So there’s a lot of thinking on your feet?
Yes. I use another programme that allows me to layer clips and effects as and when I want. Music is completely layered. You have the bass, drums, vocals. I like to deliver my visuals in the same way, using three to four layers.
Would you go as far as to call yourself a light DJ?
Yes, a light DJ – or perhaps even a ‘VJ’... a Visual Jockey…
You certainly command a visually intense stage presence. Even your ‘screening areas’ are rather formidable to begin with. Though you mostly project onto building façades, you’ve lit up other objects like up the Boeing 747 and the Olympic ski jump. Have there been any others like this?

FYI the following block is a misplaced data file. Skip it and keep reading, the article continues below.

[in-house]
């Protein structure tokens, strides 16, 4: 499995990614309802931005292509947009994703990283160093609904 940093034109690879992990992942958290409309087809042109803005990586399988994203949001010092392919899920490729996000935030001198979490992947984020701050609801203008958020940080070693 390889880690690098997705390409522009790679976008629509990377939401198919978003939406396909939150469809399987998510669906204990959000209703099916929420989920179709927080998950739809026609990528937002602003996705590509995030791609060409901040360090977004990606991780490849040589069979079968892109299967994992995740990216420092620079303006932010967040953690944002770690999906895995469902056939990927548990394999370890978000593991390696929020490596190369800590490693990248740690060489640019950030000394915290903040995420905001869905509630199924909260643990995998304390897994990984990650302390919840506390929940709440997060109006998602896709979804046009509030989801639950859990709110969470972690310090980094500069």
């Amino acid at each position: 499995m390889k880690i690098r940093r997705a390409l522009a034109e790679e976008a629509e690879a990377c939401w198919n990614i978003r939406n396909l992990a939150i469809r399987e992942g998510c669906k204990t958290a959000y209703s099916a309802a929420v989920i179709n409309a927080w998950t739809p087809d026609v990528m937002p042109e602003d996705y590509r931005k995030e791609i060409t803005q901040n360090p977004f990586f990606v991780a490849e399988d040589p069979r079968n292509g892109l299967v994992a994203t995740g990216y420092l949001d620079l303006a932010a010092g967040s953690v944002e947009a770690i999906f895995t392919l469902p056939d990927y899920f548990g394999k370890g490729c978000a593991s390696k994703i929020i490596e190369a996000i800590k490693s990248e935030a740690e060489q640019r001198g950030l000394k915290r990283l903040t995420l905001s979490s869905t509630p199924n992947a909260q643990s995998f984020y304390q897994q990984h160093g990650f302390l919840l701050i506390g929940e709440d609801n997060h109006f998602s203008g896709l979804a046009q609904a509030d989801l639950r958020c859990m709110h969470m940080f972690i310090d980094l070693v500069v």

I illuminated an amazing organ in The Guildhall, Cambridge. It was wonderful to work with as when lit, the round gold organ pipes imitated the sound, that appeared to resonate from them.
When and how did you decide that you wanted to work with light?
During my studies at the Royal College of Art (2010). My tutor asked me to imagine the future of interior design. I closed my eyes and imagined walking into a living room where all the walls were interacting with their environment – with the sounds and temperature. I was intrigued by this so started developing the idea. At first I produced a series of printed textile wall hangings, exploring colours and surface. I then started projecting my designs, and mapping them onto the wallhangings. I reprogrammed a Nintendo Wii that allowed a certain level of interactivity. If you pushed one button, for example, a water visual would appear, with sound effects. If you pushed another button, a huge kaleidoscope would appear which the viewer would be able to control the speed of by rotating the remote.